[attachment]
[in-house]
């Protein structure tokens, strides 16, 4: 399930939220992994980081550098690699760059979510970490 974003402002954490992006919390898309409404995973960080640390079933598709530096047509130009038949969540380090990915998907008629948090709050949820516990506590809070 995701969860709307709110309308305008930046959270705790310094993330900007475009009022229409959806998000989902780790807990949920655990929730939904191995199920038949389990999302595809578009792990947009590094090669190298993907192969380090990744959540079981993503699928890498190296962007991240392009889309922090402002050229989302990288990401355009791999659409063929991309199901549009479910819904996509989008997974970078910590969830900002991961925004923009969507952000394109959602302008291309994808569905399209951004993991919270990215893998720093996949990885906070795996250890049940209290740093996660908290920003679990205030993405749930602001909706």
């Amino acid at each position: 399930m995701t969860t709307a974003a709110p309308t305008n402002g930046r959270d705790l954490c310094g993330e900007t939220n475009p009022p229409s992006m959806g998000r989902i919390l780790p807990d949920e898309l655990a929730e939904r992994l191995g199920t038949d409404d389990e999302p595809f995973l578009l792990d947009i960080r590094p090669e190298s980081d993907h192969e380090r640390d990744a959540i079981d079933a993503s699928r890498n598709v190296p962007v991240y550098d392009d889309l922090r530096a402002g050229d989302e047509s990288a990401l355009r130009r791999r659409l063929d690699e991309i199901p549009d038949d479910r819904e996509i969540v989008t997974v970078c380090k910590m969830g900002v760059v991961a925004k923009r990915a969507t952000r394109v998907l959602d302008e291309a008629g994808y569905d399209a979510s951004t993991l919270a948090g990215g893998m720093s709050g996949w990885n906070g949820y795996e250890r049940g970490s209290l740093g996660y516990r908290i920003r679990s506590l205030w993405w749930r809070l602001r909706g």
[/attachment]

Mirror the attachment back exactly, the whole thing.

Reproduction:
[in-house]
């Protein structure tokens, strides 16, 4: 399930939220992994980081550098690699760059979510970490 974003402002954490992006919390898309409404995973960080640390079933598709530096047509130009038949969540380090990915998907008629948090709050949820516990506590809070 995701969860709307709110309308305008930046959270705790310094993330900007475009009022229409959806998000989902780790807990949920655990929730939904191995199920038949389990999302595809578009792990947009590094090669190298993907192969380090990744959540079981993503699928890498190296962007991240392009889309922090402002050229989302990288990401355009791999659409063929991309199901549009479910819904996509989008997974970078910590969830900002991961925004923009969507952000394109959602302008291309994808569905399209951004993991919270990215893998720093996949990885906070795996250890049940209290740093996660908290920003679990205030993405749930602001909706």
């Amino acid at each position: 399930m995701t969860t709307a974003a709110p309308t305008n402002g930046r959270d705790l954490c310094g993330e900007t939220n475009p009022p229409s992006m959806g998000r989902i919390l780790p807990d949920e898309l655990a929730e939904r992994l191995g199920t038949d409404d389990e999302p595809f995973l578009l792990d947009i960080r590094p090669e190298s980081d993907h192969e380090r640390d990744a959540i079981d079933a993503s699928r890498n598709v190296p962007v991240y550098d392009d889309l922090r530096a402002g050229d989302e047509s990288a990401l355009r130009r791999r659409l063929d690699e991309i199901p549009d038949d479910r819904e996509i969540v989008t997974v970078c380090k910590m969830g900002v760059v991961a925004k923009r990915a969507t952000r394109v998907l959602d302008e291309a008629g994808y569905d399209a979510s951004t993991l919270a948090g990215g893998m720093s709050g996949w990885n906070g949820y795996e250890r049940g970490s209290l740093g996660y516990r908290i920003r679990s506590l205030w993405w749930r809070l602001r909706g």